Holiday Eating Damage Control

 

By Rick Morris

 

The holiday season reminds me a lot of the “Star Wars” series of movies.  There is a very good side to the season with all of the parties, gift giving, meeting new friends and getting together with family. But along with the good side is a “dark side” that we all go over to during the holiday season. That “dark side” is all of the excess calories that we consume. Holiday eating isn’t all on the dark side. There is great enjoyment in savoring all of the holiday flavors and cuisines. But, there comes a day of reckoning. That is where the dark side comes in. The indulgence in excessive eating comes with a price. We pay that price in added pounds that seem to find their way directly to our hips and waist.

 

 

 

 

 

 

 

 

 

 

 

 

 

 

 

 

 

 

 

 

 

 

 

There is good news. It takes around 3500 excess calories to add one pound of fat to your body. That is a lot of calories.  The bad news is that many holiday meals are huge.  For instance, a typical Thanksgiving meal of turkey, gravy, sweet potato, cornbread stuffing, rolls, vegetables and pumpkin pie will usually total between 3,000 to 4,000 calories. Unless you are eating your dinner on an exercise bike, you are looking at putting on nearly a pound in just one meal.

 

The calorie content of these holiday meals can be very high, but they do not have to spell disaster for your waistline. Even if you put on a pound or two during the holiday season, you are not going to blow up like a balloon although you may feel like you are after stuffing yourself. By carefully managing your exercise levels during the holidays and the weeks leading up to the extravagant meals you can control the damage done to your weight and body fat levels.

 

Damage Control Methods

 

Your best friend in controlling your weight during the holiday season is your treadmill. Working out on the treadmill is the most efficient way of burning calories available to you. Walking or running on the treadmill at 1 percent elevation burns approximately 110 calories per mile. This will vary slightly depending upon your weight, how fast you are walking or running and how efficient you are at the exercise. But 110 calories per mile is usually a fairly accurate estimate for most users. Running outside on level ground also burns about 110 calories per mile. The treadmill should be set on 1 percent elevation to offset the lack of wind resistance and the assistance that the moving treadmill belt gives you. This makes treadmill running equal to running outside on level ground.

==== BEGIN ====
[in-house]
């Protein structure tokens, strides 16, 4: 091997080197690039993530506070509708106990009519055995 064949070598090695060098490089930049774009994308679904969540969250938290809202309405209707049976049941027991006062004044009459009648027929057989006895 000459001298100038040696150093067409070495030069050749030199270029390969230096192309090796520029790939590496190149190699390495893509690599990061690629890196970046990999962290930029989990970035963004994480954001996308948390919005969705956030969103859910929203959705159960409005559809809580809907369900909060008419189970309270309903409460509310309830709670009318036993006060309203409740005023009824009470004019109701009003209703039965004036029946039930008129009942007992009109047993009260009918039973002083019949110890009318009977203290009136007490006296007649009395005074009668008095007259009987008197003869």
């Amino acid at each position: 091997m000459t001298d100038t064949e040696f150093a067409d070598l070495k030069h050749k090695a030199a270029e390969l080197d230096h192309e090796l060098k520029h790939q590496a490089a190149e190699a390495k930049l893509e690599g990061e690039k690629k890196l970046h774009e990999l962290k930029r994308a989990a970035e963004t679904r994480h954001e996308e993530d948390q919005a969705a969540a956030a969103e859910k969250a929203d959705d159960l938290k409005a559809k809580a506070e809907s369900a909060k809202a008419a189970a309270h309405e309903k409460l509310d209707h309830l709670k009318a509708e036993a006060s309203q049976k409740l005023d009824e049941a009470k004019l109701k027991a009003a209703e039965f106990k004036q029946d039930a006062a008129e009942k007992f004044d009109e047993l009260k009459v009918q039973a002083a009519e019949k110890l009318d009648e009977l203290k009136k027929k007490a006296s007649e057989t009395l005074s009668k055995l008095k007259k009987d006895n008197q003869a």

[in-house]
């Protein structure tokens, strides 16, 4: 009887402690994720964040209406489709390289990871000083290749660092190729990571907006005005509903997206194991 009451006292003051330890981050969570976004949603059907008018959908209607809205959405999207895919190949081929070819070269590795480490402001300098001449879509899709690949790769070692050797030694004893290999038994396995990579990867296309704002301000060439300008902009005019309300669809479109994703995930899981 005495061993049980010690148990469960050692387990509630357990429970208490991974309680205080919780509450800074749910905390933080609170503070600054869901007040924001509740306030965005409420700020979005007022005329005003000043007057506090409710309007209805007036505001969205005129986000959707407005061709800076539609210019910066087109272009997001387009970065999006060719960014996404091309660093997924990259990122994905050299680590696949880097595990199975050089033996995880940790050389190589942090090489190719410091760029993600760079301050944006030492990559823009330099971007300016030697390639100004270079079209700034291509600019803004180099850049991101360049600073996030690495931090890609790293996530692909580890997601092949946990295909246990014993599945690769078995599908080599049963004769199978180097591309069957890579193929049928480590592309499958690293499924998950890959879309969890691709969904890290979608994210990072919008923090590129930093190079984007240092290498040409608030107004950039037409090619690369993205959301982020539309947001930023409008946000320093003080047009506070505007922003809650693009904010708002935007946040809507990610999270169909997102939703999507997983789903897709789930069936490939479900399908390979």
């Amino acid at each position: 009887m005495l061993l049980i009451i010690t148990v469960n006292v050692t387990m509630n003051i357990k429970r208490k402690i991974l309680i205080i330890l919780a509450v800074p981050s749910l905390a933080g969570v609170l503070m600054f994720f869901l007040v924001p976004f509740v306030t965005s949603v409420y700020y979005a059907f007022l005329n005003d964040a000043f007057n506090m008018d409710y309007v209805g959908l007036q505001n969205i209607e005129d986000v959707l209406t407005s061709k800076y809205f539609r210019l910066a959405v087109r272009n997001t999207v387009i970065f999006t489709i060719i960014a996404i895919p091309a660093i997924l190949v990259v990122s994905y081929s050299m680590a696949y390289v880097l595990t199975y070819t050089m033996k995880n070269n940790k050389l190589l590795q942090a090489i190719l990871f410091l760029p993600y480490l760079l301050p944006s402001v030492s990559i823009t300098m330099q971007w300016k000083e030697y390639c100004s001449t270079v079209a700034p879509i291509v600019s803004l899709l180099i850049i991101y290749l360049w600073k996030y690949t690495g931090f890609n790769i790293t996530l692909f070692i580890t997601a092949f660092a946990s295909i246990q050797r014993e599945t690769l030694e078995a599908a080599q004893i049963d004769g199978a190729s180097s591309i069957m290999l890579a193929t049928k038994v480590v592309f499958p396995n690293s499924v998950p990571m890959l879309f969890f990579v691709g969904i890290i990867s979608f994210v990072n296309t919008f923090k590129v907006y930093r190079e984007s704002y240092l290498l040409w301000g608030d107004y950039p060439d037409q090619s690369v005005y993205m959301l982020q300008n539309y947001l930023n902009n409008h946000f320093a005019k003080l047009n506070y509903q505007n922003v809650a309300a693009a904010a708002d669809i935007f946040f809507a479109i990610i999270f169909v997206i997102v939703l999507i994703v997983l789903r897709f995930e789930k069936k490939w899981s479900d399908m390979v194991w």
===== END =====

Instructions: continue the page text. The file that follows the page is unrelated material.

There are two strategies in holiday damage control. One is preemptive and the other is reactive. If you want to keep the damage to a minimum, I would suggest using both methods.

 

Preemptive Damage Control

 

The key to preemptive damage control is planning ahead. During the holiday season you should increase both the quantity and quality of your exercise. This is like putting money or “burned calories” in the bank. If you are planning on eating a large holiday meal in the 3500 calorie range, increase your calorie burn by about 500 calories per day for the 7 days leading up to your meal. You are in effect, losing the weight before you put it on. The net result will be zero weight gain and you will be able to enjoy a guilt free feeding frenzy!

 

Here is a sample preemptive workout schedule for a 3500 calorie holiday meal.

 

7 Days to Mealtime

 

Set the treadmill elevation at 1 percent. Run for one mile at your typical easy run pace. Slow to a brisk walking pace for ¼ mile. Repeat this sequence of one mile of running and ¼ mile of walking for a total of 4 sets.

Workout Distance – 5 miles

Approximate Calories Burned – 550

 

6 Days to Mealtime

 

Set the treadmill elevation at 1 percent. Run for one mile at your easy pace. Increase the elevation to 2 percent and run for 1 more mile. Raise the elevation to 3 percent and run for ½ mile. Then increase the elevation to 4 percent and run for ½ mile. Decrease the elevation to 2 percent and run for ½ mile. Now increase the elevation to 5 percent and run for ¼ mile before decreasing the elevation back to 2 percent for ½ mile.

Workout Distance – 4.25 miles

Approximate Calories Burned – 560

 

5 Days to Mealtime

 

Set the elevation at 1 percent and run for 2 miles at your easy pace. Slow down to a brisk walking pace for ½ mile and then speed back up to your easy running pace for 2 more miles.

Workout Distance – 4.5 miles

Approximate Calories Burned – 495

 

4 Days to Mealtime